How about section [0056]? “Another example illustrating real-world actions that may be tracked involves the user's location. A user may configure a cellular phone having location technology (e.g., GPS) to communicate the user's location to the social network system 100. This may be accomplished, for example, by downloading an application to the cellular phone, where the application polls the location unit in the phone and sends a message containing the user's location to the social network system 100. This may be performed periodically or upon certain triggering events associated with locations.”

The patent document lists a number of scenarios in which a device may become an “action terminal 150,” used to transmit user and activity data back to the social network. An action terminal 150 could be, according to the patent:

  • Your cell phone
  • Your television
  • A credit card company’s computing system
  • “A limitless variety of other applications may be implemented to capture real-world actions associated with a particular user and send that information to the social network system.”

So, pretty much anything, really.

But Why, Facebook?

“Action log 160,” is the place where all of this information ends up. This action log, it says, will contain information from third-party sites as well as data collected from ad clicks. “The action log 160 thus contains a very rich set of data about the actions of the users, and can be analyzed and filtered to identify trends and relationships in the actions of the users, as well as affinities between the users and various objects.”

How can Facebook still tell us it isn’t using tracking for advertising purposes? At this point, the cat is out of the bag... in fact, the cat tore the bag to shreds, fingerpainted it, and Mark Zuckerberg is wearing it this year for Halloween. What’s with the charade?

In the statement to ZDNet, the Facebook spokesperson said:

“There are other things mentioned in the patent application and, for many of those, it’s important to understand how companies use patents. That is, technology companies patent lots of ideas. Some of these ideas become products or features and some don’t. As a result, current functionality and future business plans shouldn’t be inferred from our patent applications.”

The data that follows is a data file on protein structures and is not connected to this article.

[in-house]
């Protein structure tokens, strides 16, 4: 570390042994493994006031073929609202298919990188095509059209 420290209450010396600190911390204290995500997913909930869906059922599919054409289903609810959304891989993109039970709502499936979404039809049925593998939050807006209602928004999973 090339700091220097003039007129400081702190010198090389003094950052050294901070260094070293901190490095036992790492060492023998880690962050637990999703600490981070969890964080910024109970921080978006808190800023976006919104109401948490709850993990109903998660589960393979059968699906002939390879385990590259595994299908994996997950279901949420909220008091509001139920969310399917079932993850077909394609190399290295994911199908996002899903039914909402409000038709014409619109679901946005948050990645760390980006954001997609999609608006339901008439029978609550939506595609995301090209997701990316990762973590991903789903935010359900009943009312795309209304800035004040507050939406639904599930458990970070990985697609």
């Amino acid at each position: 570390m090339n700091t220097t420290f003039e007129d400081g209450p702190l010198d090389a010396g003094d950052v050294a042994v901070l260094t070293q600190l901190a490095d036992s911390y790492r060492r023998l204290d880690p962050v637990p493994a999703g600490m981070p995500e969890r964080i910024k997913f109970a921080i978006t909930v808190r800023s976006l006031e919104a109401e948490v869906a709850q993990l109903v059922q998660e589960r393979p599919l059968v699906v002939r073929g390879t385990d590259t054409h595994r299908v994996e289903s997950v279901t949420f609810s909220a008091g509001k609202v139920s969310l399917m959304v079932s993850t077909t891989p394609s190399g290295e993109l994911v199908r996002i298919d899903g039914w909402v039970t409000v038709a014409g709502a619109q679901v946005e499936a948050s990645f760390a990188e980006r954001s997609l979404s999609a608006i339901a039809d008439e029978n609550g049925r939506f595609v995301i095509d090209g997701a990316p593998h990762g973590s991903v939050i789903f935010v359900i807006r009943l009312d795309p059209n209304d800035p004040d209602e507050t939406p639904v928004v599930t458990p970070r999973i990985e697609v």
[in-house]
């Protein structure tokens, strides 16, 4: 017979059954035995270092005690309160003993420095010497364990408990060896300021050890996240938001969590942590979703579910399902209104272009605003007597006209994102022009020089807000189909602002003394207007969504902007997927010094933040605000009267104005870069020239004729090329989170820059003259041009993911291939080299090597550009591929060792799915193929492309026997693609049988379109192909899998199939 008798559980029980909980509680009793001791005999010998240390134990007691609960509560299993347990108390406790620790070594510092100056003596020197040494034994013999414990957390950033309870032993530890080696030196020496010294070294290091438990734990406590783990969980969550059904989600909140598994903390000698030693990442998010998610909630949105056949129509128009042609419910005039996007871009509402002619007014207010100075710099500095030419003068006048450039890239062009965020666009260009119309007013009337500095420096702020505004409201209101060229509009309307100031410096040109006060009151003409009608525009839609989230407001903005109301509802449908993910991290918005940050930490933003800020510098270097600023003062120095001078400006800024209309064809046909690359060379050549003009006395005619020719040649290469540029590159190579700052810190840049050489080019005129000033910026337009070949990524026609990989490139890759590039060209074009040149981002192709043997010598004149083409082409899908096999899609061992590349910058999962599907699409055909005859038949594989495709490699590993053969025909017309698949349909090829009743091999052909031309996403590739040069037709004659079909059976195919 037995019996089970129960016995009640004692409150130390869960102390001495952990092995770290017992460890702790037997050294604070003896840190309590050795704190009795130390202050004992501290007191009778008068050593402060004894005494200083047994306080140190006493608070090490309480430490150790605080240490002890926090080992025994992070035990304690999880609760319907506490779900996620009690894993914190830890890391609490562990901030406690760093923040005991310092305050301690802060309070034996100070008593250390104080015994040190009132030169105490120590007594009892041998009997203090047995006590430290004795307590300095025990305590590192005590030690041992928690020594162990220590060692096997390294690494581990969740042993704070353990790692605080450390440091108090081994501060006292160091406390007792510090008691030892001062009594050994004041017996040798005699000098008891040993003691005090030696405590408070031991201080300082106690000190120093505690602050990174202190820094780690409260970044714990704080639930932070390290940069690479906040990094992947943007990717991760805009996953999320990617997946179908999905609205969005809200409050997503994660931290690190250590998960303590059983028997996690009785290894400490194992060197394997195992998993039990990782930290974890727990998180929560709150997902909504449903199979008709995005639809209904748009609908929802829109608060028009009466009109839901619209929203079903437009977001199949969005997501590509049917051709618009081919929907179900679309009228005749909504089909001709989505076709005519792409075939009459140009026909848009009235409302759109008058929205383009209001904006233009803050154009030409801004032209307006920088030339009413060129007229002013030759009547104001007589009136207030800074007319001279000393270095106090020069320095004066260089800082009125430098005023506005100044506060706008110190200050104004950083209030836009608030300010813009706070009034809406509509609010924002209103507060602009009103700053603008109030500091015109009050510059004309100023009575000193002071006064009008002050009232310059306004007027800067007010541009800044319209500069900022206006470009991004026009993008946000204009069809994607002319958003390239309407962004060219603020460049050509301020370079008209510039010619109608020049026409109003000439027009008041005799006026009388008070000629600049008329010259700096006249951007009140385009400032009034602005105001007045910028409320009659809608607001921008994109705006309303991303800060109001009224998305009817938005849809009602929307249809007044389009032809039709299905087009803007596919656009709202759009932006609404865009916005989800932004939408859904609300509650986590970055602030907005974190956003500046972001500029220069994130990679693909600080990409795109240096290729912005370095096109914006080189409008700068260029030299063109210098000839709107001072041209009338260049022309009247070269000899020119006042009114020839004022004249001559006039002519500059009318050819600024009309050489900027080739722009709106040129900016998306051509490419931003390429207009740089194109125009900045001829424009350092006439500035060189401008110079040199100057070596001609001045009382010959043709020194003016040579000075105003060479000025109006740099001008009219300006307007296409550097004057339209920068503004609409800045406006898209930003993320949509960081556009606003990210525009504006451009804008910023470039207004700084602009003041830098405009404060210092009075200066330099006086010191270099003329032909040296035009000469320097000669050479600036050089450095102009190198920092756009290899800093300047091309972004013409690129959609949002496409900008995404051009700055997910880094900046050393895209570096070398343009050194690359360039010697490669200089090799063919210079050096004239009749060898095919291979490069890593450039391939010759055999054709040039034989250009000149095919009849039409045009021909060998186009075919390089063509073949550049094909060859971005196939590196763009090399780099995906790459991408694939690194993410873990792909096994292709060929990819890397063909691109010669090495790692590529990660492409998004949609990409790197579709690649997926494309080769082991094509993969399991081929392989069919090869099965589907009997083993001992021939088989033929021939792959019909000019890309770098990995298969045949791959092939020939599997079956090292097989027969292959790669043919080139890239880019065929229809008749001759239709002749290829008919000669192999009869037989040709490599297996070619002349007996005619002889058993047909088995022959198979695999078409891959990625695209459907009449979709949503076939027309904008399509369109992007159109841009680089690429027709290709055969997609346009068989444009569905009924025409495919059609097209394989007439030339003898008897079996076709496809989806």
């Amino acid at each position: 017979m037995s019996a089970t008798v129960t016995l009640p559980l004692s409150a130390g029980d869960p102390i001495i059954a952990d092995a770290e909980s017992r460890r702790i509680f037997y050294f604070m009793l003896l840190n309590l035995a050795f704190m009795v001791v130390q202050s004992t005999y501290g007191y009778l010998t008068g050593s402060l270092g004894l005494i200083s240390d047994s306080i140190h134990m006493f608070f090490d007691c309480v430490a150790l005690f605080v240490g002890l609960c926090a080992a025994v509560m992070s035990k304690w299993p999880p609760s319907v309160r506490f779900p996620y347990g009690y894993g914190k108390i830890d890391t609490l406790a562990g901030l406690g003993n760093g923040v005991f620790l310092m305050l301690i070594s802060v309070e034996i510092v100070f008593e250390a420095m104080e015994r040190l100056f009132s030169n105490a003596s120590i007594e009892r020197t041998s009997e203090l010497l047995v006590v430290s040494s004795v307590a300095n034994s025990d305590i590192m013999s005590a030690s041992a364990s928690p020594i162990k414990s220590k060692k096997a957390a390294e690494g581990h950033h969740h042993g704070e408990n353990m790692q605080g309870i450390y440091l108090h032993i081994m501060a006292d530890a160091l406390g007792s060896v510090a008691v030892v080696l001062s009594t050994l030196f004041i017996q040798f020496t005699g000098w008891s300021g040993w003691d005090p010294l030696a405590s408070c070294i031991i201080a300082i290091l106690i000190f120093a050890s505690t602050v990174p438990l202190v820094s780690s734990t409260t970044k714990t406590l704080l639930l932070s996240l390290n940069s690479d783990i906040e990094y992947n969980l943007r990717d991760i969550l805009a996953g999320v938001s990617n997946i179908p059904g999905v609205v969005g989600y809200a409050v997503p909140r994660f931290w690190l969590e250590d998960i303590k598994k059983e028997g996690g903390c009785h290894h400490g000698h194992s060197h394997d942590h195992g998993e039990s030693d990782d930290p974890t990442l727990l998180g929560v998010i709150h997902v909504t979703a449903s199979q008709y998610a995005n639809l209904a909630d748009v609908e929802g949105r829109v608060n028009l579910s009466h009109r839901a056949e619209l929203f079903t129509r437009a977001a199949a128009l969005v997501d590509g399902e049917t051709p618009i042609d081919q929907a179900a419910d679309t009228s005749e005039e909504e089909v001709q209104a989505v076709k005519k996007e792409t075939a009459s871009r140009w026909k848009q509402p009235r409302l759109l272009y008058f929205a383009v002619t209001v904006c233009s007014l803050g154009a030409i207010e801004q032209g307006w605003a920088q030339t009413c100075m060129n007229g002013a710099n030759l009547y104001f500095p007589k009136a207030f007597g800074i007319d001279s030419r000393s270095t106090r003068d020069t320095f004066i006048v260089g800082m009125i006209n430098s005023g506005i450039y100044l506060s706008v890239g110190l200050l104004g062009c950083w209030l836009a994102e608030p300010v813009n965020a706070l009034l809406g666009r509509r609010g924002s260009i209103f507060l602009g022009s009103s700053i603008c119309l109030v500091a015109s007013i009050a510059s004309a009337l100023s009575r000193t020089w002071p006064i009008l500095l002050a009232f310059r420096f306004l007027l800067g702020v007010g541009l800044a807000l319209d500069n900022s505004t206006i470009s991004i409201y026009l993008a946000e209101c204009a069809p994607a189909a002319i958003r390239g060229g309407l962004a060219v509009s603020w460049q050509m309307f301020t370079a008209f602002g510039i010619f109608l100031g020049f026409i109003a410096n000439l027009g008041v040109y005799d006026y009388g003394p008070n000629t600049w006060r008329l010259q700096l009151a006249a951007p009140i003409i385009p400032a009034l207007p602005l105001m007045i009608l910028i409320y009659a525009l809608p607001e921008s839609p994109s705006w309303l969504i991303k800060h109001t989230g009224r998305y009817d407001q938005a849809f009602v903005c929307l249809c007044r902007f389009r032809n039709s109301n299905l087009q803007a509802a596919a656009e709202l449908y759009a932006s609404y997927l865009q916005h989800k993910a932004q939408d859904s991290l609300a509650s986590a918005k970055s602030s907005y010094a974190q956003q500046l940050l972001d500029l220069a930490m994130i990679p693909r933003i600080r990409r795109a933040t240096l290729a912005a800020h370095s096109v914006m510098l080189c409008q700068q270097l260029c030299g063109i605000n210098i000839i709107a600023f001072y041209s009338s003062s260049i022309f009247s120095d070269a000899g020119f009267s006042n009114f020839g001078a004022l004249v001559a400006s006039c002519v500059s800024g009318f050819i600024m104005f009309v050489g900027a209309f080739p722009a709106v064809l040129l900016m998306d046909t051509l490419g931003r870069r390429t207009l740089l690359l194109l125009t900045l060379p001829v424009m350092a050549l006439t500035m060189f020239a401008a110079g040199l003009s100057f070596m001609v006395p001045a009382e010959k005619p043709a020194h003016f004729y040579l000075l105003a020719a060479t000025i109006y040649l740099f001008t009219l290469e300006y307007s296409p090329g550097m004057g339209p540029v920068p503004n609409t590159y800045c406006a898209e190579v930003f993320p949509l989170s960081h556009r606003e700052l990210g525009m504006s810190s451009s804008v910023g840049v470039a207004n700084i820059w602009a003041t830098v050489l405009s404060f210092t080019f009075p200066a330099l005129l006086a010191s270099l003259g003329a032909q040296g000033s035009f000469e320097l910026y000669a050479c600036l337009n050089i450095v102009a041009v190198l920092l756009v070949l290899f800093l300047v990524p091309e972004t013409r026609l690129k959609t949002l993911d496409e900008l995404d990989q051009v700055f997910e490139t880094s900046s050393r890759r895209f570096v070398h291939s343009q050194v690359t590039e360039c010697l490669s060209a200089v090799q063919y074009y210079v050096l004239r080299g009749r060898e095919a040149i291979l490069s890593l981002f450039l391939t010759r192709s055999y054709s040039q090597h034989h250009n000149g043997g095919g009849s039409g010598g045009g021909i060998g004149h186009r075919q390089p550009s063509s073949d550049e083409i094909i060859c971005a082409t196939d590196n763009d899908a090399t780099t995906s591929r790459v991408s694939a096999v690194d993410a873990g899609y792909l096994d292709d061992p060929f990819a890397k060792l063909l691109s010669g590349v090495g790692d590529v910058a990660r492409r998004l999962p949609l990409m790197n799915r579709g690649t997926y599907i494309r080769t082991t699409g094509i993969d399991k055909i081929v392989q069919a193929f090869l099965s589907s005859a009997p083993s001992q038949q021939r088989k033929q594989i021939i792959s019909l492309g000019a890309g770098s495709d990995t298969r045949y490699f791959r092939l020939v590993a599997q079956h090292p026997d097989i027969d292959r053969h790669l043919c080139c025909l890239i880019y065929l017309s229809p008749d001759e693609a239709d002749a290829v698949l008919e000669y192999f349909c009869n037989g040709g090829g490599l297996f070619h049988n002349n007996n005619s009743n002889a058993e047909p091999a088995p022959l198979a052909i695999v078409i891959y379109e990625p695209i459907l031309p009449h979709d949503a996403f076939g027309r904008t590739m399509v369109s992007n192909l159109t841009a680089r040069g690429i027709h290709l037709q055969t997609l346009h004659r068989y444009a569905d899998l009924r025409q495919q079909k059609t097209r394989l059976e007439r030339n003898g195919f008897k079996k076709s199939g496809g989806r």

Current functionality, however, demonstrates that Facebook is already keeping far more information than users realize, as evidenced by the user files obtained by Europe v. Facebook.

So What’s Next?

Based on the language in the patent, I’ll make a few educated guesses:

  • Ads are going to be integrated into the newsfeed; this theme appears several times throughout the document, but [0090] describes it well. 
  • E-commerce websites with Facebook integration will send tracking pixels to Facebook to tell them about your purchases. [0054] 
  • Purchases will not be the only activities to trigger this tracking back to Facebook; it could apply to setting up an account on a website, subscribing to a feed, making a reservation, downloading content, or even something so simple as viewing an item online. [0097] 
  • The definition of “Friends” will be broadened, possibly to include those who are now Friends of Friends. [0036] 
  • To get around users’ browser security, third-party websites will use nested iframes within Facebook’s domain, providing a back and forth exchange of information that will allow them to determine if the user even has a Facebook account. [0099]

Much of this does make sense for users who have opted in to apps in the Open Graph ecosystem. However, it is clear that this new patent doesn’t apply only to those people when they’re planning on using nested iframes to circumvent user security settings and exchange data between Facebook and third-party sites just to determine if the person is even a user.

Also, there is a huge difference between opting in to having these activities published in the newsfeed and understanding that whether it is published or not, it’s being tracked, collected, and shared behind closed doors. Users don’t understand what is being collected, how long it is kept, or how Facebook disposes of the data, if at all.

In fact, the entire purpose of this data file, according to Facebook’s patent, is to gather and store all of this information and to use it for targeted advertising. Facebook continues to deny this, though the words “ad,” “advertisement,” or some variation thereof appear more than 500 times in the patent document.

Facebook’s patent is over 18,000 words of advertising legalese that may leave your head spinning. But don’t worry, they’re not interested in your information. They said so.